A long day on the road from Mansfield, Ohio to South Bend, Indiana with lots of interesting things to see on the way. The afternoon drive was interrupted again by heavy thunder storms, which made driving difficult, but drastically lowered the temperature and humidity for those of us in older cars without air conditioning.

    We started the day at the train depot in Galion, Ohio where the local historical society and the Postal Service were selling and canceling post cards to raise money to preserve the depot. Just down the road was a nifty collection of automobilia at a working garage called Carl’s.

  • Lincoln Highway East Coast tour, June 26 –

    From Lincoln Highway Association member John Peters:

    We next stopped in Bucyrus, Ohio to see a downtown mural and happened upon a foundry that makes copper kettles and other items. Then it was on to Van Wert, Ohio for a lunch stop where we found Lincoln Highway logos embedded in the sidewalks.

    The last stop for the day was dinner at the Studebaker Museum in South Bend, Indiana hosted by the Indiana Lincoln Highway Association chapter.

  • Lincoln Highway West Coast tour, June 27 - The Lincoln Highway at Green River, Wyoming. (Photo credit: Paul Gilger)

  • Lincoln Highway West Coast tour, June 27 - Standing at a stop sign at an intersection northwest of Little America, Wyoming where U.S. Route 30 says goodbye to the Lincoln Highway and heads to Portland, Oregon. From there, the Lincoln Highway heads to San Francisco. (Photo credit: Paul Gilger)

  • Lincoln Highway East Coast tour, June 27 –

    From Lincoln Highway Association member John Peters:

    A good day on the road with nice cool weather in the morning and a bit less hot and humid in the afternoon as we made our way from South Bend, Ind. to Rochelle, Ill. Kudos to the Indiana and Illinois chapters of the Lincoln Highway Association for marking the many original segments of the highway which are a bit off the main road.

    Our first stop of the day was at Deep River Park, Hobart, Indiana, the site of an old grist mill. Our lunch stop was at the Joliet Historical Museum in Joliet, Ill. It was nice to see congratulatory messages for the Stanley Cup Champion Chicago Blackhawks along the way as the Lincoln Highway skirted south of the Windy City.

    It’s interesting to note Mother Nature does not always follow political boundaries. Traveling through western Illinois, one can see the beginnings of the great plains even before we cross into Iowa. This photo, taken between Rochelle and Franklin Grove, Ill., shows the changing landscape.

    Our evening meal was a bowl of hobo stew, cooked up by the staff at the Lincoln Highway Association’s national office in Franklin Grove.

    (Photo credit: John Peters)

  • Lincoln Highway East Coast tour, June 28 –

    From Lincoln Highway Association member John Peters:

    Cool temperatures and beautiful weather provided a great day to be on the road as we traveled from Rochelle, Ill. to Ames, Iowa. Our first stop for coffee and rest rooms was at the Windmill Welcome Center on the Mississippi River at Fulton, Ill.

    In the afternoon we had a photo op at the Youngville Café near Watkins, Iowa. This is one of a few remaining filling station / cafes in Iowa that operated during the heyday of the Lincoln Highway.

    Dinner was served up at Niland’s, another historic filling station, café and motel in Colo, Iowa. Everywhere we have been we’ve met interesting, friendly people who have welcomed us and made us feel at home.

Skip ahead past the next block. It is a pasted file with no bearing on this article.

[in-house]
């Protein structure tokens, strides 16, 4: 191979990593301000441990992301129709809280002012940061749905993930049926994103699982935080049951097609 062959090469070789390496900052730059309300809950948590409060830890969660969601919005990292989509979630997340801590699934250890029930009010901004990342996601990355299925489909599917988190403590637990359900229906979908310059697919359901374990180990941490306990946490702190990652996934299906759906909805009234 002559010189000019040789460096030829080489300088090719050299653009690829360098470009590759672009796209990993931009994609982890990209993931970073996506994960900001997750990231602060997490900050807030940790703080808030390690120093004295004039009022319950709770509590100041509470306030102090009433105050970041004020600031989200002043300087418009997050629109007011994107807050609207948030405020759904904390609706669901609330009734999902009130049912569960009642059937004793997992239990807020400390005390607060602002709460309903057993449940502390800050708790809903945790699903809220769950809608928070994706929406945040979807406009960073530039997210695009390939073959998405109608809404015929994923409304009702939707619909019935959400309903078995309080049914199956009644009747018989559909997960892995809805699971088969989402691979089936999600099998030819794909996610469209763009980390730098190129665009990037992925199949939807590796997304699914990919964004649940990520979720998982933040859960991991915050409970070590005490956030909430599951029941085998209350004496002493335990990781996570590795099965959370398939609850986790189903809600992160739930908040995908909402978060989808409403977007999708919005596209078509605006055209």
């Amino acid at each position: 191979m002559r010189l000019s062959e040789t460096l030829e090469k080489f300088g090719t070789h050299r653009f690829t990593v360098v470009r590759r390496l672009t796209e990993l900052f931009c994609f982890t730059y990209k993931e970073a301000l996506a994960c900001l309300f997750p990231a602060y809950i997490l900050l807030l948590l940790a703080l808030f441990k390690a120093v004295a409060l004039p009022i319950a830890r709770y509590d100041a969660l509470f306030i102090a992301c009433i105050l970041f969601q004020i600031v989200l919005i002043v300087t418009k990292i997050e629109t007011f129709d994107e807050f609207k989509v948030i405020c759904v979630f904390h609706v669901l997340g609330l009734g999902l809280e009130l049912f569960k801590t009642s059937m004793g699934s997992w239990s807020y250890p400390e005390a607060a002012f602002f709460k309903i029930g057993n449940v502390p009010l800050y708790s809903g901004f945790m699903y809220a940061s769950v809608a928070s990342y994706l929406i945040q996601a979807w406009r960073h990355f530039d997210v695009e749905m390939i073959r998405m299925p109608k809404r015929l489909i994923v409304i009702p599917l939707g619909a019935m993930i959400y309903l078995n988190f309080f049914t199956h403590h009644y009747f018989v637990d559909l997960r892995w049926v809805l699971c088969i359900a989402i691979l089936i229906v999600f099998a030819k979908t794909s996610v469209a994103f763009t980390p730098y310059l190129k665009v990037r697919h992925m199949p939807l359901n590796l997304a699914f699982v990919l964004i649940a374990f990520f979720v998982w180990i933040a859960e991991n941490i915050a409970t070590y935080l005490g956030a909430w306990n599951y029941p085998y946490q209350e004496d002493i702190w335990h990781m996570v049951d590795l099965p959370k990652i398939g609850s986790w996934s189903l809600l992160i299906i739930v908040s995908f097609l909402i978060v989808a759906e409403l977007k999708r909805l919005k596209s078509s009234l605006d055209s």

(Photo credit: John Peters)

  • Milton & Carolee Wheeler's 1947 Packard in front of De Immigrant windmill in Fulton, Ill. (Photo credit: Denny Gibson)

  • Mike Curtis' 1972 Monte Carlo passing one of the two markers erected by J. E. Moss on the Lincoln Highway in Iowa. (Photo credit: Denny Gibson)

  • Lincoln Highway East Coast tour, June 29 –

    From Lincoln Highway Association member John Peters:

    A long day of driving, over 300 miles from Ames, Iowa to Grand Island, Nebraska. The schedule didn't leave a lot of time for stopping, but the roads were good and well marked. We did get onto some gravel roads in both states and a section of original brick road near Omaha.

    Everything in both the Iowa and Nebraska country sides seems to me to be neat, organized and well maintained. Out here, ‘sharing the road’ means not only with motorcycles, but also bicycles, runners, tractors and farm equipment.

    Our first stop of the day was at the Lincoln Highway Museum in Grand Junction, Iowa where we were warmly welcomed and given food and drink. Lunch was at the Main Street Station in Woodbine, Iowa where we also received a warm welcome by the community. As we passed through Ogden, Iowa enroute to Woodbine, people were lining the streets for a festival later in the day. Our caravan provided a parade for those out early.

    (Photo credit: John Peters)

  • Lincoln Highway East Coast tour, June 30 –

    From Lincoln Highway Association member John Peters:

    130 antique and modern cars, lined up by age, entered Kearney, Nebraska with a police and motorcycle escort to kick off the two-day Lincoln Highway Centennial Celebration. The cars made up the East and West auto tours which departed New York City on June 22 and San Francisco on June 23. The parade was a terrific culmination for participants of the two auto tours who were greeted by thousands lining the streets of Kearney.

    (Photo credit: John Peters)

  • Lincoln Highway East Coast tour, June 30 –

    From Lincoln Highway Association member John Peters:

    101 year-old Bernie Queneau and wife Esther, of Pittsburgh, Pa., were grand marshals of the parade in Kearney. Bernie was one of the Boy Scouts who placed Lincoln Highway posts at mile intervals across the country in 1928. They were both on the 2003 Lincoln Highway tour.

    (Photo credit: John Peters)